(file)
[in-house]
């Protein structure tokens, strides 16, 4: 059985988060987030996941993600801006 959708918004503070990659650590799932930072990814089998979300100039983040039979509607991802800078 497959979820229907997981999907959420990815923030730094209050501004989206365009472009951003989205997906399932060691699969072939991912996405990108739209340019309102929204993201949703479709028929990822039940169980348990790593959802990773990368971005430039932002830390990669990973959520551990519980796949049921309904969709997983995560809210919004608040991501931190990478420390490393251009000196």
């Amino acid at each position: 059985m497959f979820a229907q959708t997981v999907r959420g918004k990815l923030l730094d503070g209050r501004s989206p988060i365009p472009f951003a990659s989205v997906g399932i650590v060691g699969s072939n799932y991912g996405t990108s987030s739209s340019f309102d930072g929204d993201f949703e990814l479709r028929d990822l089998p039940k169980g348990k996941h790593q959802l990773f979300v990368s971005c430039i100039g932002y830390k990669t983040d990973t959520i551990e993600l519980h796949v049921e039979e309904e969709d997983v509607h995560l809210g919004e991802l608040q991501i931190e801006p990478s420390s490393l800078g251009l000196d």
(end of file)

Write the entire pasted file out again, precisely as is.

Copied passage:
[in-house]
């Protein structure tokens, strides 16, 4: 059985988060987030996941993600801006 959708918004503070990659650590799932930072990814089998979300100039983040039979509607991802800078 497959979820229907997981999907959420990815923030730094209050501004989206365009472009951003989205997906399932060691699969072939991912996405990108739209340019309102929204993201949703479709028929990822039940169980348990790593959802990773990368971005430039932002830390990669990973959520551990519980796949049921309904969709997983995560809210919004608040991501931190990478420390490393251009000196």
């Amino acid at each position: 059985m497959f979820a229907q959708t997981v999907r959420g918004k990815l923030l730094d503070g209050r501004s989206p988060i365009p472009f951003a990659s989205v997906g399932i650590v060691g699969s072939n799932y991912g996405t990108s987030s739209s340019f309102d930072g929204d993201f949703e990814l479709r028929d990822l089998p039940k169980g348990k996941h790593q959802l990773f979300v990368s971005c430039i100039g932002y830390k990669t983040d990973t959520i551990e993600l519980h796949v049921e039979e309904e969709d997983v509607h995560l809210g919004e991802l608040q991501i931190e801006p990478s420390s490393l800078g251009l000196d």